Saturday, November 28, 2015

The year of the fembot

Spoiler alert: If you don't want to know which 2015 movies might have female characters who are robots and which may not, you may want to stop reading now. However, to list actual movie titles is kind of the spoiler itself. I'll include the one that's the most spoilery toward the bottom. I've already spoiled Turbo Kid, I suppose ... if you care about that, which I argue you should not.

I suppose 1997 is the actual year of the fembot, as that's the year that Austin Powers: International Man of Mystery hit theaters. However, 2015 is shaping up as a close second.

I just saw my fourth 2015 movie last night in which a female character either becomes, or is revealed to be, a robot. And in three of those, one of the characters is in love with that female robot. (In the fourth and the last one I will reveal, the love is also there, but it's maternal.)

Turbo Kid (dir. Francois Simar, Anouk Whissell & Yoann-Karl Whissell)

The most recent robot on my viewing schedule appears in the post-apocalyptic 80s throwback/ exploitation movie Turbo Kid, which sounds as awesome as it ended up being not awesome. The character is Apple, a girl the title character finds in "the wasteland" and ends up reluctantly befriending/loving. The fact that she's a robot is not immediately revealed, but once it is, they play it up for about half a dozen false deaths. It grew very tiresome, just like this movie. I did think actress Laurence LeBoeuf (wait, that's a woman's name?) was probably the best part of the movie, though it took me a while to warm up to her character.

Ex Machina (dir. Alex Garland)

The female robot most central to the plot of the movie is, of course, in Ex Machina -- and it's really one of a handful of female robots. But none of them hold a candle to Ava, played by Alicia Vikander, who easily seduces (emotionally, if not physically) the young programmer summoned to the remote technical fortress of an internet billionaire/genius. Even knowing the character is an example of artificial intelligence, Caleb (Domhnall Glesson) still falls for her. I guess maybe I would too. The movie is chilling and excellently explores the host of existential issues related to such a character.

Tomorrowland (dir. Brad Bird)

One of the weirdest aspect of the total misfire Tomorrowland is not that the most compelling character is, again, a robot. It's not that a childhood version of the male character falls in love with her anyway. It's not even that some 50 years later, when that character is now played by George Clooney, he's still in love with her, though that is pretty weird. No, the weirdest thing is that he somehow still feels betrayed by her -- a robot who failed to be a compatible love interest for him -- and that she still has the appearance of a child, making his romantic feelings an example of thankfully unconsummated pedophilia. Yeah, someone didn't think this movie through, though this is hardly the only evidence of that fact. Still, as with Turbo Kid, the actress Raffey Cassidy as Athena is the most compelling reason to watch the movie.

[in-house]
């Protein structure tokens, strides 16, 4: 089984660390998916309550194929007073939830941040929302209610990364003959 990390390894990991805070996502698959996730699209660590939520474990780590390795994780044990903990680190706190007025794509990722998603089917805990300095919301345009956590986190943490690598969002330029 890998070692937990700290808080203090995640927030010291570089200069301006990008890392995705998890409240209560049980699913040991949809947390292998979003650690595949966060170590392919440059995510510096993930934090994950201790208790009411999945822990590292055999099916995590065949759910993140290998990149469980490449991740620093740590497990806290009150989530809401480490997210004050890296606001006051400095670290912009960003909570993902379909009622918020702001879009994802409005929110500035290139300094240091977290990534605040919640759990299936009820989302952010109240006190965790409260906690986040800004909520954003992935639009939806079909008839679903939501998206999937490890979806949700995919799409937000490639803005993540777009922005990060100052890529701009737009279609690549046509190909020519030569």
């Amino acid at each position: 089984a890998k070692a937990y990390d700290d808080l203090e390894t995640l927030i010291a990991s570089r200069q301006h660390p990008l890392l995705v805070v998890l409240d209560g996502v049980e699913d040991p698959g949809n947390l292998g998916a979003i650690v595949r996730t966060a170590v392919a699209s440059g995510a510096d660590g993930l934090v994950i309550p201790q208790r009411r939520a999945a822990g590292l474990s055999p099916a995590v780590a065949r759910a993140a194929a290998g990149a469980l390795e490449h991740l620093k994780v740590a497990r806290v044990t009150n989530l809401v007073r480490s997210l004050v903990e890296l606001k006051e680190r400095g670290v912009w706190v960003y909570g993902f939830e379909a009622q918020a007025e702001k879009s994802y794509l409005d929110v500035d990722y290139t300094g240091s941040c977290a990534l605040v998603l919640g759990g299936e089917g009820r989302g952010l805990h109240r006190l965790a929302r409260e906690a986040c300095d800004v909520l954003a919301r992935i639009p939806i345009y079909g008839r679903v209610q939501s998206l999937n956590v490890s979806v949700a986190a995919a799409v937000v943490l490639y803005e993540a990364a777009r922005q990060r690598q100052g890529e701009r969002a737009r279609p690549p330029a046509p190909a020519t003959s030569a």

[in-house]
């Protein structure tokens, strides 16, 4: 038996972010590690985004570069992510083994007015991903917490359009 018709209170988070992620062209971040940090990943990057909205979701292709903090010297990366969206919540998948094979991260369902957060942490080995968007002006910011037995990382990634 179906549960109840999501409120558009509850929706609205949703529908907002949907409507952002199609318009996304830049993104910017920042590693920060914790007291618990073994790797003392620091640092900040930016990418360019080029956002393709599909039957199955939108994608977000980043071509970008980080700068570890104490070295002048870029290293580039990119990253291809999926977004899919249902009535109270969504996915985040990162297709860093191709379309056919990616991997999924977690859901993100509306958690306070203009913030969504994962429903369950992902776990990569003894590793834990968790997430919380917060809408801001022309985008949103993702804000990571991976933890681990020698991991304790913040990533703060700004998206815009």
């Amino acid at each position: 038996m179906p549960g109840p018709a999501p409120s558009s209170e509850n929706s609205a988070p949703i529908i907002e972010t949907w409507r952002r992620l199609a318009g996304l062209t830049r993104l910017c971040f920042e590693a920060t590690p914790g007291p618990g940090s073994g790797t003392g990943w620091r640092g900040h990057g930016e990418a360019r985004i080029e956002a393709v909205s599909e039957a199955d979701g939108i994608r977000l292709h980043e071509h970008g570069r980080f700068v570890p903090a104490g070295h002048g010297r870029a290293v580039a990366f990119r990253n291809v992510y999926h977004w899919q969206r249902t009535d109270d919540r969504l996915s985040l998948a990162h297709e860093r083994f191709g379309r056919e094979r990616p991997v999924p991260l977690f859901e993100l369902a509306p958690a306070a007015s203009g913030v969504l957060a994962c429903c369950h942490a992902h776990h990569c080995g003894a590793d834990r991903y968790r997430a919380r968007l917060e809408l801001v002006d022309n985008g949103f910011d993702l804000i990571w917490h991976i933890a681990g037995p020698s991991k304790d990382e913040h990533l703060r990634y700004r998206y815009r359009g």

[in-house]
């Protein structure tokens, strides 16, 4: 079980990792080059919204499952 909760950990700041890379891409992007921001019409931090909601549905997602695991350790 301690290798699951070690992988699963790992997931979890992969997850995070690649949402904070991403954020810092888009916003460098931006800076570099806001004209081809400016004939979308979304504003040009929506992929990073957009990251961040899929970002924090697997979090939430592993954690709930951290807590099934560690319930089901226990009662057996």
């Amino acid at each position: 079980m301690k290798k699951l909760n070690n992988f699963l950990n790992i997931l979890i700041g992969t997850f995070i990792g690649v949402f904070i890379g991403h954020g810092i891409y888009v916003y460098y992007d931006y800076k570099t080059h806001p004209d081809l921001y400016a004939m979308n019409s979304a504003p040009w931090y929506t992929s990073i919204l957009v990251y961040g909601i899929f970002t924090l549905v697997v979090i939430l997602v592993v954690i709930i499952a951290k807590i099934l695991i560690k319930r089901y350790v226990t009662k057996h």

Final spoiler warning.

Chappie (dir. Neill Blomkamp)

This is the one outlier on the list in the following two ways: It's both the one instance of maternal robot love, and the one instance where a character is actually turned into a robot. (Three ways, actually, if you consider that the initial relationship involves a human woman and a male robot.) How do you actually turn a flesh and blood creature into a robot? Chappie has the answer, of course: You download a character's consciousness and install it in a robot body once its human body has failed. That's what happens to Yolandi, a mother figure to the title character, at the very end of the movie after she's gunned down in the climactic battle. And even though Chappie has possibly the most far-fetched usage of fembot technology, it's almost my favorite -- Chappie and Ex Machina are currently very closely situated in my 2015 rankings.

Honorable mentions:

There are actually two 2015 movies that also feature what I would call "enhanced" female characters. Though they are definitely not robots, they each have bionic components that make them all the more lethal. The first is Furiosa (Charlize Theron) in Mad Max: Fury Road, who has a robotic hand replacing the half arm she has lost. Then there's Sophia Boutella as Gazelle in Kingsman: The Secret Service, whose blade legs not only help her run, they also help her slice and dice flesh. I suppose if you want to get technical, Gazelle should be "first" because Kingsman came out before Mad Max.

So is 2016 the year that fembots actually overthrow our society, perhaps led by Ava as implied at the end of Ex Machina?

I guess we'll have to wait and see.

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